5 December 2006


As part of the celebrations during Karthigai Deepam, people in the evening, throng to witness the lighting up of the 'chockapaanai'; in which the stems of dry palm, coconut and kamugu are burnt symbolising famine and drought be removed from society.

Some believe that the remains of 'chockapaanai', which are placed along the pathway of agricultural land is a symbol of prosperity. Palms which are well-known and extensively cultivated, have always had an important role to humans. According to reports, had the date palm not existed, the expansion of the human race into hot and barren parts of the world would have been much more restricted.

The date palm provides a concentrated energy food and also creates an amenable habitat for people to live in by providing shade and protection from desert winds. The date palm also yields a variety of products for use in agricultural production and for making baskets, trays and for decoration. Practically all parts of the tree serve some useful purpose or the other.

An indication of the importance of palms is that they are mentioned more than 30 times in the Bible and at least 22 times in the Koran.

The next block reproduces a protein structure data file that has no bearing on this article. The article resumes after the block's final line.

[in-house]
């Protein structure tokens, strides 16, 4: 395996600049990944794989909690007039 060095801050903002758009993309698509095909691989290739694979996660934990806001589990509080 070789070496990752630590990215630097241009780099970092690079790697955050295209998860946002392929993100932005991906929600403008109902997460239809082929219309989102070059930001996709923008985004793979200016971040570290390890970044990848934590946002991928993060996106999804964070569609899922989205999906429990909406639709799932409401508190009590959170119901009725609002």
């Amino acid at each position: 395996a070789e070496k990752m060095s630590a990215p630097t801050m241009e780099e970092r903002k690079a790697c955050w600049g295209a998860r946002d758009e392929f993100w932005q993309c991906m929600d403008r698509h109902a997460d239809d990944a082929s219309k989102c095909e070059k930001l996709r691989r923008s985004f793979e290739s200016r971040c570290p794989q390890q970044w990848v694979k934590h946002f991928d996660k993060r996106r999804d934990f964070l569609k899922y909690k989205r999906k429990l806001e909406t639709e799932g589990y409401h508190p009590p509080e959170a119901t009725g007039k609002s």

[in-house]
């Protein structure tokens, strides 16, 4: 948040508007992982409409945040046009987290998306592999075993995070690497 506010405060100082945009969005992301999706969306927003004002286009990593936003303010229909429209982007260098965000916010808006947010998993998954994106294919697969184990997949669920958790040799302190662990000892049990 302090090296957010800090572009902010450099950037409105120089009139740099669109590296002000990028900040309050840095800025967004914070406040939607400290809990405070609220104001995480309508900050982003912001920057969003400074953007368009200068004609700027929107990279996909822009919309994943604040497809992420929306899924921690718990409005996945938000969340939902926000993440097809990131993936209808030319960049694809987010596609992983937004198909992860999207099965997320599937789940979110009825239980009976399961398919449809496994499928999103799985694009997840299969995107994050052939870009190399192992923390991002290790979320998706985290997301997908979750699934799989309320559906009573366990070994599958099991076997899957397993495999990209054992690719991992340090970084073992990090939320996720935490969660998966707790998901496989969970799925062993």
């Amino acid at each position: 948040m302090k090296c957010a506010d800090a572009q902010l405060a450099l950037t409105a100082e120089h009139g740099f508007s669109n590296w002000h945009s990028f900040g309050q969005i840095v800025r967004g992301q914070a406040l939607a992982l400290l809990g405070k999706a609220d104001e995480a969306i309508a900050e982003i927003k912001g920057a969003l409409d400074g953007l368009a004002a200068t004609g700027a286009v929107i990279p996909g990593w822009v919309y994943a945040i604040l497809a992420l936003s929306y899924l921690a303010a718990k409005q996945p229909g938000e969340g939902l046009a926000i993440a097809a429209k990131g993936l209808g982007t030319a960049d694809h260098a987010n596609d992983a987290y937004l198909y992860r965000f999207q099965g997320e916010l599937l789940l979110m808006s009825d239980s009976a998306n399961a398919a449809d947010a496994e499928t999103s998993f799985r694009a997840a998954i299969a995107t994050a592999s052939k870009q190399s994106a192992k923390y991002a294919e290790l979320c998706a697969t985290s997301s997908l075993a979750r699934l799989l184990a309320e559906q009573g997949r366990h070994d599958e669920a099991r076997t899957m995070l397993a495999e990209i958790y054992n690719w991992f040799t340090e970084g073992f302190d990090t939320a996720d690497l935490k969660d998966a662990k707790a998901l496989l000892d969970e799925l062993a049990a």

Human use of palms is as old or older than civilisation itself, starting with the cultivation of the date palm by Mesopotamians and those in the Middle-East over 5,000 years ago. Some examples are of Rattan (a climber of Sri Lanka and Southern India), whose stems are used extensively in furniture and baskets and Palm sap which is sometimes fermented to produce the alcoholic beverage, palm wine or toddy.

Unfortunately, palms have been threatened by human intervention and exploitation. The greatest risk is destruction of habitat, especially in the tropical forests, due to urbanisation, wood-chopping, mining, and conversion to farmland. Palmyra, which is declared as the 'State Tree' of Tamilnadu, helps prevents soil erosion and protects natural wealth especially during disasters like tsunami.

As per Tamilnadu Palm Products Development Board's 15-point programme, awareness is being created not only as to the nutritious value of the edible products of the palm, but also to develop and fully utilise an industry of palm products.

[By R Gomathy Sankaravel]

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